When we had a problem in our home growing up, my mother would call a family meeting. The four of us — my mother, father, sister, and me — would gather at the kitchen table. My mother held court — her arms folded across her chest, often peering over her…

reconciling with what has always been

[to be recited with the fervor of a Black Baptist preacher with sweat gleaming on his/her/their temples, with the stillness of a child asleep after playing all day, with the joy of your belly after poundcake, with longing, with a desire to spend your…

The lights were on when he arrived. Room silent except for scratches and streaks across paper — the sound of compliance. Fumbling with the door latch, he bumbled into the room and was greeted by laughs and shouts.

“Oh snap.”
“What up, Kwamae?”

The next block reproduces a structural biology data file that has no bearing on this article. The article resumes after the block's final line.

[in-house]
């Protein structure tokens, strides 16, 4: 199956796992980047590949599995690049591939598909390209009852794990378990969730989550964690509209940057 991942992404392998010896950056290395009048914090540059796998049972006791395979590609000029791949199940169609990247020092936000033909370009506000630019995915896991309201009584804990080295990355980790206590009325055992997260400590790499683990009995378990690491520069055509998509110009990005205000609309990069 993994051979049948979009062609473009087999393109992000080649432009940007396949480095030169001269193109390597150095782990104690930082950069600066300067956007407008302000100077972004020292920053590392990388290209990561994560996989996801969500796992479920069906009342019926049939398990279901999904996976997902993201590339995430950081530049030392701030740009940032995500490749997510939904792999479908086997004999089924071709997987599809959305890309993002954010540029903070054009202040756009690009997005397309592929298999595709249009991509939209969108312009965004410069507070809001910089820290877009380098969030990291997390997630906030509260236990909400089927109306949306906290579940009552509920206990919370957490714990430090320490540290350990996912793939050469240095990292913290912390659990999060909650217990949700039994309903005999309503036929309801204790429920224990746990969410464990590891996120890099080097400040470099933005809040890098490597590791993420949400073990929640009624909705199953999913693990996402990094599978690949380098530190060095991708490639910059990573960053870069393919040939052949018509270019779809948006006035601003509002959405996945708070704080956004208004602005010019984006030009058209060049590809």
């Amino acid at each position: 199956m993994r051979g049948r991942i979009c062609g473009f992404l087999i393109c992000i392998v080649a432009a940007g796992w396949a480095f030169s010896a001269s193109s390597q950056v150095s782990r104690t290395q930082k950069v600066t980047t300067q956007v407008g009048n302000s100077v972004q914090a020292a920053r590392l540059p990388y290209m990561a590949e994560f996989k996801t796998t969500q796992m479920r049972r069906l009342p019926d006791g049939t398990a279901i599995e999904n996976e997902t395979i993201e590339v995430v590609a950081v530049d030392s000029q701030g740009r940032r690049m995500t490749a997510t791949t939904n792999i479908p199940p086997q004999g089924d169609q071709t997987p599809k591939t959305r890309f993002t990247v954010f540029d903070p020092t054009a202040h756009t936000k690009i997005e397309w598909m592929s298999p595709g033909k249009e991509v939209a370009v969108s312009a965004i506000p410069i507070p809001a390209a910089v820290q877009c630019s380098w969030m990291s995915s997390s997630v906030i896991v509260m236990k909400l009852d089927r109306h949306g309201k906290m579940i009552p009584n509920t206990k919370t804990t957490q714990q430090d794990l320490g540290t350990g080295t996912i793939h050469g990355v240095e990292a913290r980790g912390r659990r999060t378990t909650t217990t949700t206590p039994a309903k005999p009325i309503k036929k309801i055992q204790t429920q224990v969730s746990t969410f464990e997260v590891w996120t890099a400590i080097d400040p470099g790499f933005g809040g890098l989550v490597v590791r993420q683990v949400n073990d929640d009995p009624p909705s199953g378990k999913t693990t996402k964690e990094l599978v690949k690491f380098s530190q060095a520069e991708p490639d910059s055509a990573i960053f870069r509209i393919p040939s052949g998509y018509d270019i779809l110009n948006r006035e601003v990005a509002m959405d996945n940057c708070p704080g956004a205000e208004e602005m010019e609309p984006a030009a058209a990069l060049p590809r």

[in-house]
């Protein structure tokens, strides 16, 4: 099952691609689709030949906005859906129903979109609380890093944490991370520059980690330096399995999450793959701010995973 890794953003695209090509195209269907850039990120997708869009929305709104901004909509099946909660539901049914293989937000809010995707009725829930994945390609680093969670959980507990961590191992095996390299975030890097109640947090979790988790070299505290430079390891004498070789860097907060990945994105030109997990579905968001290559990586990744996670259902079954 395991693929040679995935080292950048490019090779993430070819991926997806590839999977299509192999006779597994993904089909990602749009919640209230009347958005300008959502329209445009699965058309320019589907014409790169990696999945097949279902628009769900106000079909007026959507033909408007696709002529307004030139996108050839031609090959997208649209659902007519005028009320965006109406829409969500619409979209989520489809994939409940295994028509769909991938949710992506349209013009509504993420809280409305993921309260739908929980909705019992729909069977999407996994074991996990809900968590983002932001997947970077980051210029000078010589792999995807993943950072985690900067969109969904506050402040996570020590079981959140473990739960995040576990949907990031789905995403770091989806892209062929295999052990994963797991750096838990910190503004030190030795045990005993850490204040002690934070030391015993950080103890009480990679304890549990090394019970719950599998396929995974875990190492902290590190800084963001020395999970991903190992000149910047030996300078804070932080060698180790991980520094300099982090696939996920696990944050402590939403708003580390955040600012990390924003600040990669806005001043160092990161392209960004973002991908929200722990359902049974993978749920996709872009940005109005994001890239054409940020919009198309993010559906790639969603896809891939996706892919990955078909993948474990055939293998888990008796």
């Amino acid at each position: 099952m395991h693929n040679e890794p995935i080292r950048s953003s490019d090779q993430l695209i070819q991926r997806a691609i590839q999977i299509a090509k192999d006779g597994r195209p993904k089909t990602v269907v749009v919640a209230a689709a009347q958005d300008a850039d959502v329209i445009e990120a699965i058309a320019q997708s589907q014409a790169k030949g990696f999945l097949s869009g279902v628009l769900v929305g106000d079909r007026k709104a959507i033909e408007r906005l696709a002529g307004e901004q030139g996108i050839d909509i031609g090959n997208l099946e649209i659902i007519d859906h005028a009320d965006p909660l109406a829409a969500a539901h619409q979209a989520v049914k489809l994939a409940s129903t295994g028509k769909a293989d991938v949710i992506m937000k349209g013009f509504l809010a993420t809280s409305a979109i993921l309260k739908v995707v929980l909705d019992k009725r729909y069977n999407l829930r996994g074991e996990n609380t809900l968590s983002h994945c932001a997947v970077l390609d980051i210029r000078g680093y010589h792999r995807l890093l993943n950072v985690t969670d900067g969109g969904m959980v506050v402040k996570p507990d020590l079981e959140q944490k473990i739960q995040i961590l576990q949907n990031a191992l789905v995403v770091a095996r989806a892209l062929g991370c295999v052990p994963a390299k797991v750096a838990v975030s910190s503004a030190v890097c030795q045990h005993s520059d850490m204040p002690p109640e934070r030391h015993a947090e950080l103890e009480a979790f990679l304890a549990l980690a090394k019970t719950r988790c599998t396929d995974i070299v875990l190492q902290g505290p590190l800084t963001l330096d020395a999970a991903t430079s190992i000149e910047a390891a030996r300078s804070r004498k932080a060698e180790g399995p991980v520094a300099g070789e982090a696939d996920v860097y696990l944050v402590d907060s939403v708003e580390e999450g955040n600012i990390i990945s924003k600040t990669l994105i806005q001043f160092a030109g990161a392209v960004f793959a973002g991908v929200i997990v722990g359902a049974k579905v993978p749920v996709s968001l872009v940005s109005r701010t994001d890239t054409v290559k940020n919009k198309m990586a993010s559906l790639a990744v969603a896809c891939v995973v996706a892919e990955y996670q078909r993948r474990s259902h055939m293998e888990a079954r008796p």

Shirt untucked and hair beginning to…

[trigger warning: sexual assault, rape]

I did not understand most of the fiery language that rolled off their tongues. You do not have to understand words to remember them. …

for mom

me and my mom, 1993(?)

On her last birthday here, my mama, brown-skinned and big boned, sat propped upon a throne of white pillows, her presence reigning over her illness and her stubbornness denying her body’s desire to quit. A symphony of blinking lights and beeping machines brought her back to life for…

shea martin

boston-based lit educator, researcher, and mixtape maker raised at the intersections of gospel and go-go. find [them] dreaming and working toward liberation.

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